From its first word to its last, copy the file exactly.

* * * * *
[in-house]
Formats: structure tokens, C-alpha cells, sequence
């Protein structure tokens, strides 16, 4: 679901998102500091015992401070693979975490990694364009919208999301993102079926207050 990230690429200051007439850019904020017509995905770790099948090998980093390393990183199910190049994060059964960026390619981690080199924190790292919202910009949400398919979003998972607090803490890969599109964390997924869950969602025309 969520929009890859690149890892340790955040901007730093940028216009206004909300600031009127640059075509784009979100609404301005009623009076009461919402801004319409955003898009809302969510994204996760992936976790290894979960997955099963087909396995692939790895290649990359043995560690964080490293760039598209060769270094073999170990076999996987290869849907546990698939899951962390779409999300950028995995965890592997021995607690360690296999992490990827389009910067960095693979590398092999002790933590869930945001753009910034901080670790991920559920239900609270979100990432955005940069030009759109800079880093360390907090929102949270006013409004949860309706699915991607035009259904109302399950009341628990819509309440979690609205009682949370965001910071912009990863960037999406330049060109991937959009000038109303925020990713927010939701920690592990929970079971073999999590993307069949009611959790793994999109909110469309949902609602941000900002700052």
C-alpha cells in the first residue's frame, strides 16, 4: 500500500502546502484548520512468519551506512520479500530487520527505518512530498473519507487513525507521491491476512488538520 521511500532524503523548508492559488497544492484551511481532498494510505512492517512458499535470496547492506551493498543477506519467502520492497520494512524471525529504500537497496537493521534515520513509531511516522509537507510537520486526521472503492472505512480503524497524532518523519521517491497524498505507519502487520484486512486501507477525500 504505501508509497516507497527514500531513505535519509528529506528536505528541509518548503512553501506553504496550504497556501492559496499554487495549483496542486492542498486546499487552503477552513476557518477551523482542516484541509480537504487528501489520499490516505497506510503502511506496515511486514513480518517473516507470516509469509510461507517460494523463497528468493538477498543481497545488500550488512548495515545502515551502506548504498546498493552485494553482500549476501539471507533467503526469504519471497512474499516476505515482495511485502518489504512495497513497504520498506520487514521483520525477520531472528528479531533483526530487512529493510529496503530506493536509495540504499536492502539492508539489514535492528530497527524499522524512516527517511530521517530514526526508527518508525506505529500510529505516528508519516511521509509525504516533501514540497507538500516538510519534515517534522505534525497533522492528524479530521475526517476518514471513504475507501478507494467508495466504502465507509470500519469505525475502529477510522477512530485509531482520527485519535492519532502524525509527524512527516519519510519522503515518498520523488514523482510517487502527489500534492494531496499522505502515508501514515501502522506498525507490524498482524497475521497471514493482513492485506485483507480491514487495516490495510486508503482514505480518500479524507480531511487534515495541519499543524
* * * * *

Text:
[in-house]
Formats: structure tokens, C-alpha cells, sequence
């Protein structure tokens, strides 16, 4: 679901998102500091015992401070693979975490990694364009919208999301993102079926207050 990230690429200051007439850019904020017509995905770790099948090998980093390393990183199910190049994060059964960026390619981690080199924190790292919202910009949400398919979003998972607090803490890969599109964390997924869950969602025309 969520929009890859690149890892340790955040901007730093940028216009206004909300600031009127640059075509784009979100609404301005009623009076009461919402801004319409955003898009809302969510994204996760992936976790290894979960997955099963087909396995692939790895290649990359043995560690964080490293760039598209060769270094073999170990076999996987290869849907546990698939899951962390779409999300950028995995965890592997021995607690360690296999992490990827389009910067960095693979590398092999002790933590869930945001753009910034901080670790991920559920239900609270979100990432955005940069030009759109800079880093360390907090929102949270006013409004949860309706699915991607035009259904109302399950009341628990819509309440979690609205009682949370965001910071912009990863960037999406330049060109991937959009000038109303925020990713927010939701920690592990929970079971073999999590993307069949009611959790793994999109909110469309949902609602941000900002700052």
C-alpha cells in the first residue's frame, strides 16, 4: 500500500502546502484548520512468519551506512520479500530487520527505518512530498473519507487513525507521491491476512488538520 521511500532524503523548508492559488497544492484551511481532498494510505512492517512458499535470496547492506551493498543477506519467502520492497520494512524471525529504500537497496537493521534515520513509531511516522509537507510537520486526521472503492472505512480503524497524532518523519521517491497524498505507519502487520484486512486501507477525500 504505501508509497516507497527514500531513505535519509528529506528536505528541509518548503512553501506553504496550504497556501492559496499554487495549483496542486492542498486546499487552503477552513476557518477551523482542516484541509480537504487528501489520499490516505497506510503502511506496515511486514513480518517473516507470516509469509510461507517460494523463497528468493538477498543481497545488500550488512548495515545502515551502506548504498546498493552485494553482500549476501539471507533467503526469504519471497512474499516476505515482495511485502518489504512495497513497504520498506520487514521483520525477520531472528528479531533483526530487512529493510529496503530506493536509495540504499536492502539492508539489514535492528530497527524499522524512516527517511530521517530514526526508527518508525506505529500510529505516528508519516511521509509525504516533501514540497507538500516538510519534515517534522505534525497533522492528524479530521475526517476518514471513504475507501478507494467508495466504502465507509470500519469505525475502529477510522477512530485509531482520527485519535492519532502524525509527524512527516519519510519522503515518498520523488514523482510517487502527489500534492494531496499522505502515508501514515501502522506498525507490524498482524497475521497471514493482513492485506485483507480491514487495516490495510486508503482514505480518500479524507480531511487534515495541519499543524